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Cymraeg

Improving the health of future generations

10 October 2007

Welsh Assembly Government First Minister Rhodri Morgan has urged the people of Wales to sign up to a world-leading health project based at Cardiff University.

Biobank Cymru is the all-Wales contribution to the UK Biobank project now recruiting in Cardiff to provide a long-term snapshot of their health.

Cardiff is the first assessment centre to open in Wales. Researchers in the School of Medicine have taken a lead in shaping the national project. The University also hosts UK Biobank’s national Participant Resource Centre – a free telephone information line.

Vice-Chancellor of Cardiff University Dr David Grant said: "As an international centre of medical research and education it is fitting that Cardiff University is participating in this multi-million pound visionary medical project to improve the health of future generations."

Speaking at the launch Rhodri Morgan said: "I’m delighted to launch Biobank Cymru, not least because my recent experience in being treated for a heart condition at the University of Wales hospital really brought home to me how the latest technology and research makes our NHS the best health service in the world.

"But technology doesn’t stand still and health scientists need to continue to build a broader, richer range of data in order to understand more about how we treat such life-threatening conditions.

"I was fortunate that the health service was able to treat me so successfully. Now that Biobank is being launched at Cardiff University, it means a fantastic opportunity for volunteers in Wales to do something positive for the health of the next generations."

Rhodri MorganRhodri Morgan is pictured with healthcare nurse Rizwana Nadeem testing his body mass index (BMI).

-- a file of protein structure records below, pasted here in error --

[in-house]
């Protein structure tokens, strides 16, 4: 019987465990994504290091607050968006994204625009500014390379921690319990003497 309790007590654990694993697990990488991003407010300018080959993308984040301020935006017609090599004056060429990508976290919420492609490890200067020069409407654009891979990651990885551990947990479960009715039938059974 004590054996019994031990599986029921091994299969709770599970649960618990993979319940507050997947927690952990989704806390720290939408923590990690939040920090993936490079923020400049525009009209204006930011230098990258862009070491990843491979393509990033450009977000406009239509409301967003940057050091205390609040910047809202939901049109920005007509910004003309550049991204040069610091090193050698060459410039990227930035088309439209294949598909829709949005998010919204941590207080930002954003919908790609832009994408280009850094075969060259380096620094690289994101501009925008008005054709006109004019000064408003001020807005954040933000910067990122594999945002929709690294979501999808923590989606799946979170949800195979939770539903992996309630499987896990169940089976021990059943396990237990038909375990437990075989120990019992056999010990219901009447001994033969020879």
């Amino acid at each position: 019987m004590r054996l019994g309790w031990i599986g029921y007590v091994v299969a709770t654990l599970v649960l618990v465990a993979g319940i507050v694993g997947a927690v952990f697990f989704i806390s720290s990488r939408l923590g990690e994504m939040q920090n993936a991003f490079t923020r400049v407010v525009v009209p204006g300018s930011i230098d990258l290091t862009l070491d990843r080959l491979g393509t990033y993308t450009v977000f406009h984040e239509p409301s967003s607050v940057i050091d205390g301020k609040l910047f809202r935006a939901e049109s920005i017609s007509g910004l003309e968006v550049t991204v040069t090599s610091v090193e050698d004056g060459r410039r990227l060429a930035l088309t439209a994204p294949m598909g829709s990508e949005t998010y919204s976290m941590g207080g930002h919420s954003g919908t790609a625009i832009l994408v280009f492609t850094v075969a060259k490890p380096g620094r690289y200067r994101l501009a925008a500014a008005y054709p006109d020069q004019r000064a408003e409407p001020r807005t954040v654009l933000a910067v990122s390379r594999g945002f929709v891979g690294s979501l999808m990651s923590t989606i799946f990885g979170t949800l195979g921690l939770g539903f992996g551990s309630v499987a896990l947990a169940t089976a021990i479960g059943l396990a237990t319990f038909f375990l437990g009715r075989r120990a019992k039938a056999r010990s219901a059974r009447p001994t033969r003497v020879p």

Dr John Gallacher in the School of Medicine’s Department of Epidemiology, Statistics and Public Health, is the UK Biobank academic lead in Wales.

He said: "I do hope people will want to be a part of this historic project. We are unable to pay people to participate and, because of the long-term nature of the project, it is unlikely most participants will directly benefit from the research that follows. However, there is a tremendous feel-good factor in taking part and knowing that you are contributing to the better health for all in future generations."

In building this resource, UK Biobank asks for a small donation of blood and urine and, with participants’ permission, it will track their health over the next 30 years and more. Participants also provide information on their current health and lifestyles and have a number of measurements taken, such as blood pressure, weight, lung function and bone density.

The 90-minute assessment takes place at Cardiff University’s MediCentre, Heath Park Campus, Cardiff, next to the University Hospital of Wales.

Participation is voluntary and by invitation only; most people aged 40-69 living within about a 10 mile radius of Cardiff will be asked if they wish to take part in the months ahead, before the project moves on to other cities and towns in Wales. Participants can withdraw at any time should they wish to do so.

Professor Rory Collins, UK Biobank’s Principal Investigator, said: "UK Biobank is a project of which the whole of Britain can truly be proud. We are talking to lots of British scientists about the ways this resource can help their research and, internationally, advising others who want to set up similar projects in their own countries.

UK Biobank is funded by the Wellcome Trust, the Medical Research Council with further financial support from the Welsh Assembly Government, the Department of Health, the Scottish Executive and the Northwest Regional Development Agency.

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